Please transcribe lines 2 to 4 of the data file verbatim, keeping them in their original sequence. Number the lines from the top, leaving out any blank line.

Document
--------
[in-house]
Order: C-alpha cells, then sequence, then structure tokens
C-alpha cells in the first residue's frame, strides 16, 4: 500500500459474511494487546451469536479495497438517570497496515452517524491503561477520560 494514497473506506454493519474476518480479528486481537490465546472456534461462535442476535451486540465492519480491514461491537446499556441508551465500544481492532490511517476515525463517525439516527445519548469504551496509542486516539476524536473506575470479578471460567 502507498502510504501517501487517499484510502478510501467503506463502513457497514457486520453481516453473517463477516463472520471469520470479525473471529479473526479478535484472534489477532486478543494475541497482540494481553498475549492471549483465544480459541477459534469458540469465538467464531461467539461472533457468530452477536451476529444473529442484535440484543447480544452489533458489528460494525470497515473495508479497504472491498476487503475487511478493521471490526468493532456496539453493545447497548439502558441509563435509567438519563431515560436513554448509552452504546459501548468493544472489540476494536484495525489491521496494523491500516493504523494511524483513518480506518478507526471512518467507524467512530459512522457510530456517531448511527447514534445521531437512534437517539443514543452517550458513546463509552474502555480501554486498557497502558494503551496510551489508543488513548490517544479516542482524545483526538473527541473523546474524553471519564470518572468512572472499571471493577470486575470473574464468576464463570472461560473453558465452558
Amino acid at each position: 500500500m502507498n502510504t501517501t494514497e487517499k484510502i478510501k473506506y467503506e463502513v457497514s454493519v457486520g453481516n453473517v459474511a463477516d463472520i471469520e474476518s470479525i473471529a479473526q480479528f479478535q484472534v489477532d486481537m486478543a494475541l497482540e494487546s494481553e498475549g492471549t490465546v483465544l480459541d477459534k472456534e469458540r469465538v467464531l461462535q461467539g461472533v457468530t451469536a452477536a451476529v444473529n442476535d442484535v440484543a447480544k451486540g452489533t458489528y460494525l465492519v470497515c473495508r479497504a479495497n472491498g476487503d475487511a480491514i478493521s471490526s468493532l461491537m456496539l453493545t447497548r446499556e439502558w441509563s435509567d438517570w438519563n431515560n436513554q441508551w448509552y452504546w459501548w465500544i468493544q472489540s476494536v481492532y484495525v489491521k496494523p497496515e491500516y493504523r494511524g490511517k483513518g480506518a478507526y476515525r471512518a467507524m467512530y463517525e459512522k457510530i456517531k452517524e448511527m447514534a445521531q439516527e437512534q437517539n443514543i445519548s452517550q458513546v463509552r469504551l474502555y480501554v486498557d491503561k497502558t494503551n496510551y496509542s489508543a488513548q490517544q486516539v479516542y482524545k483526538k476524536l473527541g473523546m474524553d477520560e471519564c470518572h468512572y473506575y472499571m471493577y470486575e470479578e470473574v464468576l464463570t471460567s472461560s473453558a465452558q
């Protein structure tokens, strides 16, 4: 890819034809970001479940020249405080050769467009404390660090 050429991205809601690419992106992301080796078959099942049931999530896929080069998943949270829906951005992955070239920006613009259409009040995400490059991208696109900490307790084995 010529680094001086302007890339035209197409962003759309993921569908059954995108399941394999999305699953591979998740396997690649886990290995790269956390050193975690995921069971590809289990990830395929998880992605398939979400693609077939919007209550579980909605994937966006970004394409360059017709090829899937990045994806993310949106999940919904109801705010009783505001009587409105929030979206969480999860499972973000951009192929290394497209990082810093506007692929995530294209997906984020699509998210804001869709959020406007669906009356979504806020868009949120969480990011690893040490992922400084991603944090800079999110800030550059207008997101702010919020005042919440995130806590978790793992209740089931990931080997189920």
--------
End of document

Order: C-alpha cells, then sequence, then structure tokens
C-alpha cells in the first residue's frame, strides 16, 4: 500500500459474511494487546451469536479495497438517570497496515452517524491503561477520560 494514497473506506454493519474476518480479528486481537490465546472456534461462535442476535451486540465492519480491514461491537446499556441508551465500544481492532490511517476515525463517525439516527445519548469504551496509542486516539476524536473506575470479578471460567 502507498502510504501517501487517499484510502478510501467503506463502513457497514457486520453481516453473517463477516463472520471469520470479525473471529479473526479478535484472534489477532486478543494475541497482540494481553498475549492471549483465544480459541477459534469458540469465538467464531461467539461472533457468530452477536451476529444473529442484535440484543447480544452489533458489528460494525470497515473495508479497504472491498476487503475487511478493521471490526468493532456496539453493545447497548439502558441509563435509567438519563431515560436513554448509552452504546459501548468493544472489540476494536484495525489491521496494523491500516493504523494511524483513518480506518478507526471512518467507524467512530459512522457510530456517531448511527447514534445521531437512534437517539443514543452517550458513546463509552474502555480501554486498557497502558494503551496510551489508543488513548490517544479516542482524545483526538473527541473523546474524553471519564470518572468512572472499571471493577470486575470473574464468576464463570472461560473453558465452558
Amino acid at each position: 500500500m502507498n502510504t501517501t494514497e487517499k484510502i478510501k473506506y467503506e463502513v457497514s454493519v457486520g453481516n453473517v459474511a463477516d463472520i471469520e474476518s470479525i473471529a479473526q480479528f479478535q484472534v489477532d486481537m486478543a494475541l497482540e494487546s494481553e498475549g492471549t490465546v483465544l480459541d477459534k472456534e469458540r469465538v467464531l461462535q461467539g461472533v457468530t451469536a452477536a451476529v444473529n442476535d442484535v440484543a447480544k451486540g452489533t458489528y460494525l465492519v470497515c473495508r479497504a479495497n472491498g476487503d475487511a480491514i478493521s471490526s468493532l461491537m456496539l453493545t447497548r446499556e439502558w441509563s435509567d438517570w438519563n431515560n436513554q441508551w448509552y452504546w459501548w465500544i468493544q472489540s476494536v481492532y484495525v489491521k496494523p497496515e491500516y493504523r494511524g490511517k483513518g480506518a478507526y476515525r471512518a467507524m467512530y463517525e459512522k457510530i456517531k452517524e448511527m447514534a445521531q439516527e437512534q437517539n443514543i445519548s452517550q458513546v463509552r469504551l474502555y480501554v486498557d491503561k497502558t494503551n496510551y496509542s489508543a488513548q490517544q486516539v479516542y482524545k483526538k476524536l473527541g473523546m474524553d477520560e471519564c470518572h468512572y473506575y472499571m471493577y470486575e470479578e470473574v464468576l464463570t471460567s472461560s473453558a465452558q